EGU21-12819, updated on 17 Jan 2023
EGU General Assembly 2021
© Author(s) 2023. This work is distributed under
the Creative Commons Attribution 4.0 License.

Addressing the impacts of sand and dust storms in North Africa, the Middle East and Europe for air quality, aviation and solar energy: the DustClim approach to climate services

Athanasios Votsis1, Sara Basart2, Francesca Barnaba3, Enza Di Tomaso2, Anders Lindfors1, Lucia Mona4, Michalis Mytilinaios4, Paola Formenti5, Tuukka Rautio1, Yijun Wang1, Ernest Werner6, and Carlos Pérez García-Pando2,7
Athanasios Votsis et al.
  • 1Finnish Meteorological Institute (FMI), Helsinki, Finland
  • 2Barcelona Supercomputing Center (BSC), Barcelona, Spain
  • 3Consiglio Nazionale delle Ricerche-Istituto di Scienze dell’Atmosfera e del Clima (CNR-ISAC), Italy
  • 4Consiglio Nazionale delle Ricerche-Istituto di Metodologie per l’Analisi Ambientale (CNR-IMAA), Italy
  • 5LISA, UMR CNRS 7583, Université Paris-Est-Créteil, Université de Paris, Institut Pierre-Simon Laplace (IPSL), Créteil, France
  • 6State Meteorological Agency (AEMET), Spain
  • 7ICREA, Catalan Institution for Research and Advanced Studies, Barcelona, Spain

Sand and Dust Storms (SDS) are extreme meteorological phenomena associated with high amounts of atmospheric mineral dust. SDS are an essential element of the Earth’s natural biogeochemical cycles but are also partly caused by human factors including anthropogenic climate change and unsustainable land and water management; in turn, SDS contribute to climate change and air pollution. SDS have become a serious global concern in recent decades due to their significant impacts on the environment, health, agriculture, livelihoods, and the economy. The impacts are felt throughout the developed and developing world and their mitigation is aligned with several of the United Nations’ Sustainable Development Goals. There has been an ever-increasing need for accurate information and predictions on SDS—particularly over desert regions such as the Sahara and in the Middle East—to support early warning systems as well as preparedness and mitigation plans, in addition to growing interest from diverse stakeholders and policymakers in the solar energy, health, environment and aviation sectors. 

The ongoing ERA4CS ‘Dust Storms Assessment for the development of user-oriented Climate services in Northern Africa, the Middle East and Europe’ (DustClim) project is enhancing our knowledge of the ways SDS affect society by producing and delivering an advanced dust regional model reanalysis for N. Africa, the Middle East and Europe, based on the MONARCH chemical weather prediction system (Pérez et al. 2011; Di Tomaso et al. 2017) and satellite retrievals over dust source regions, and by developing dust-related services tailored to strategic planning, operations, and policy-making in the air quality, aviation, and solar energy sectors.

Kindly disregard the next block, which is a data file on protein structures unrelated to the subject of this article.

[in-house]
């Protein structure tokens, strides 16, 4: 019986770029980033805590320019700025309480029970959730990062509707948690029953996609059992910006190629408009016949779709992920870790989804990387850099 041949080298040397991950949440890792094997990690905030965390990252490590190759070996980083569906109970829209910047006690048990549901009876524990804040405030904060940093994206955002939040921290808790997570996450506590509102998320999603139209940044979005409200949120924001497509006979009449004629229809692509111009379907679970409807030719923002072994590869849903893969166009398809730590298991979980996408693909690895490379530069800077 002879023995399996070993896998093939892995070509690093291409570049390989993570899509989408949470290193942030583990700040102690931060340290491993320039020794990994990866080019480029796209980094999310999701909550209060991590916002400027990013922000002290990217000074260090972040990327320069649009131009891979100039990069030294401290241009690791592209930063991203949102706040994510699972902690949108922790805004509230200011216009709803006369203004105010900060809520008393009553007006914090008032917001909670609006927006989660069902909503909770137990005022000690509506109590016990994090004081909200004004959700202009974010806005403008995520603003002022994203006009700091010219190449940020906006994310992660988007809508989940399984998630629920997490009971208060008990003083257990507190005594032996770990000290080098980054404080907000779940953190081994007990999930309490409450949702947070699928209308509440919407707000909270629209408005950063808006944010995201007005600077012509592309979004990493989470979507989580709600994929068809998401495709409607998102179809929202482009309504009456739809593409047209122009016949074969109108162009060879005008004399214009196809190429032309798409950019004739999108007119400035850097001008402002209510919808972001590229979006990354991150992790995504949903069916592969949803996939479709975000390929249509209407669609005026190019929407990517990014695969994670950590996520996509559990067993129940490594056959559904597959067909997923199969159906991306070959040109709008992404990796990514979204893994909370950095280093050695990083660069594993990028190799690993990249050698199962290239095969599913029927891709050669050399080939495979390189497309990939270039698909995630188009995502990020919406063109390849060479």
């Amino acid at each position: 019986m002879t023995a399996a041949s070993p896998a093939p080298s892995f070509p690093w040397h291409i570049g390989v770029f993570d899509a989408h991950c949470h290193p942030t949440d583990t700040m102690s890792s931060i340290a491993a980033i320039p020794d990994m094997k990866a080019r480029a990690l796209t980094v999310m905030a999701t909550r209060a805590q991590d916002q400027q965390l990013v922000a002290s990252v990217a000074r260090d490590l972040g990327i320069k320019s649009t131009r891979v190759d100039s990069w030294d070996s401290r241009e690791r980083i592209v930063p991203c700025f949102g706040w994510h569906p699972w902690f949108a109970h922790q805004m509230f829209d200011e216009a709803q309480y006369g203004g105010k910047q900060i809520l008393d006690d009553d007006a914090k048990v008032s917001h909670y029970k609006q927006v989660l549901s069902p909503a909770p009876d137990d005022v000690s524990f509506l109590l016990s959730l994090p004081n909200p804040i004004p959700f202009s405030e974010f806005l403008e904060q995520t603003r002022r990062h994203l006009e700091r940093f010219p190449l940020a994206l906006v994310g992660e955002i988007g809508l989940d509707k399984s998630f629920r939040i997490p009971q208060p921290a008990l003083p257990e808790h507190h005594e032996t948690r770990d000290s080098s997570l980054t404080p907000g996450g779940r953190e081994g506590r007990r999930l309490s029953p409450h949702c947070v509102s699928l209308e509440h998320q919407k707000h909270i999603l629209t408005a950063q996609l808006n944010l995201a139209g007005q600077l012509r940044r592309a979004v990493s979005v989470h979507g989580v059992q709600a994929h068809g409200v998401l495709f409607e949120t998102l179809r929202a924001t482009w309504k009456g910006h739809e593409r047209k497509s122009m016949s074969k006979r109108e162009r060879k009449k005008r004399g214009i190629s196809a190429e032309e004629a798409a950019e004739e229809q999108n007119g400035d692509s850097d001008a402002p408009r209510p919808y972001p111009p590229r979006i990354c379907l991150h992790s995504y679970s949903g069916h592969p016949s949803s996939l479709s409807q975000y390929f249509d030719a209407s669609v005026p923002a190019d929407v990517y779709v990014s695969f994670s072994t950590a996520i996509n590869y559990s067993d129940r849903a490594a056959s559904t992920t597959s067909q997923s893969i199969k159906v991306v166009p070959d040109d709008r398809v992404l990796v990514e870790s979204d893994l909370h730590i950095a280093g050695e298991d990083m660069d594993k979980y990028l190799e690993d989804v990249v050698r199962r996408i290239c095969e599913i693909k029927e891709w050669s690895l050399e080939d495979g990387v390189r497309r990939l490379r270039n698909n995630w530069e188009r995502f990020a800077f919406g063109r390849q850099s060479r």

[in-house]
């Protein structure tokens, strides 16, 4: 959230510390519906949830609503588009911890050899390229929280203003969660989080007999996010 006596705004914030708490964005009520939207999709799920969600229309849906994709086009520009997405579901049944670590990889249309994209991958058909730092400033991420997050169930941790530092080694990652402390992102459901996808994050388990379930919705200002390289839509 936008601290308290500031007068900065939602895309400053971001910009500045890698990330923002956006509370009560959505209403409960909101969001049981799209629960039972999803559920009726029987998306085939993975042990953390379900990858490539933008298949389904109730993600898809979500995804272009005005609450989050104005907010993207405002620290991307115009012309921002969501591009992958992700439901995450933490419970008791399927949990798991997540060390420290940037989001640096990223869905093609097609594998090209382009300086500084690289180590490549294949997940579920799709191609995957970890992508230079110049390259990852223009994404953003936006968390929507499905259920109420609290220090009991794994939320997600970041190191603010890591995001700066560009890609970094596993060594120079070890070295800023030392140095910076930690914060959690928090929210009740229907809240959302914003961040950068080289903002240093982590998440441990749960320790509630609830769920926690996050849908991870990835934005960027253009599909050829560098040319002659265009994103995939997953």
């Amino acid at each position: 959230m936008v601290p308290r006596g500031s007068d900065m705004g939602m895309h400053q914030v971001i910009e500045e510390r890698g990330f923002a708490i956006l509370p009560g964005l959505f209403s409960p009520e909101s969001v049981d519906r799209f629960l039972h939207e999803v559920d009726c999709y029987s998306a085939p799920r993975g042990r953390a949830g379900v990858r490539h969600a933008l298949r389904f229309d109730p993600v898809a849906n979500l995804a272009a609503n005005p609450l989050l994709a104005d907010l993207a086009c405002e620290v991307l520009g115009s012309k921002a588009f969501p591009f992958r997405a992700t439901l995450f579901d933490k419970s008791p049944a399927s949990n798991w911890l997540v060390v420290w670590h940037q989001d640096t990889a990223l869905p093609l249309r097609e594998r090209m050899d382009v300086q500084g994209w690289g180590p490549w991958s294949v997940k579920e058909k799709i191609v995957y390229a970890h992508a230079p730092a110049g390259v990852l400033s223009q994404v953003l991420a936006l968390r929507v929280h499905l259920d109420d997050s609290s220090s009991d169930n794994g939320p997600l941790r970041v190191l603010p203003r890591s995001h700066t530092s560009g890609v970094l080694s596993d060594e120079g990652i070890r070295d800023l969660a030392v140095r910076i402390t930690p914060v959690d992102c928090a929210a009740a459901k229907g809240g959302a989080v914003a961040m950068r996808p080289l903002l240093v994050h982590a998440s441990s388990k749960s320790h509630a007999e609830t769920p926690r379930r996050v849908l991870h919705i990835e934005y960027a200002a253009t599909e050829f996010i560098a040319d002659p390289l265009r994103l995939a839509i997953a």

In this contribution, we will present how the resulting dust reanalysis is used as the basis to understand the mid-to-long-term impacts and implications of operating (and regulating) in risky sand and dust environments, namely: (1) the mineral dust component of air quality and its health and regulatory implications; (2) aircraft and airport operations, maintenance and planning; (3) strategic investment and operations optimization in solar energy. We will present our development approach that integrates scientific, industrial and regulatory knowledge, addressing ‘objective threats’ in dialogue with industry partners and public stakeholders (Votsis et al. 2020). Finally, we present an overview of the developed portfolio of SDS climate services for the three aforementioned sectors.


The authors acknowledge DustClim project, part of ERA4CS, an ERA-NET initiated by JPI Climate, and funded by FORMAS (SE), DLR (DE), BMWFW (AT), IFD (DK), MINECO (ES), ANR (FR) with co-funding by the European Union (435690462); PRACE (eDUST, eFRAGMENT1, eFRAGMENT2); RES (AECT-2020-3-0013) for awarding access to MareNostrum at BSC and for technical support.


Di Tomaso, E. et al. (2017): Assimilation of MODIS Dark Target and Deep Blue observations in the dust aerosol component of NMMB-MONARCH version 1.0, Geosci. Model Dev., 10, 1107-1129, doi:10.5194/gmd-10-1107-2017.

Pérez, C. et al. (2011): An online mineral dust aerosol model for meso to global scales: Model description, annual simulations and evaluation, Atmos. Chem. Phys., 11, 13001-13027, doi: 10.5194/acp-11-13001-2011.

Votsis, A. et al. (2020): Operational risks of sand and dust storms in aviation and solar energy: the DustClim approach, FMI's Climate Bulletin: Research Letters 1/2020, doi: 10.35614/ISSN-2341-6408-IK-2020-02-RL.

How to cite: Votsis, A., Basart, S., Barnaba, F., Di Tomaso, E., Lindfors, A., Mona, L., Mytilinaios, M., Formenti, P., Rautio, T., Wang, Y., Werner, E., and Pérez García-Pando, C.: Addressing the impacts of sand and dust storms in North Africa, the Middle East and Europe for air quality, aviation and solar energy: the DustClim approach to climate services, EGU General Assembly 2021, online, 19–30 Apr 2021, EGU21-12819,, 2021.


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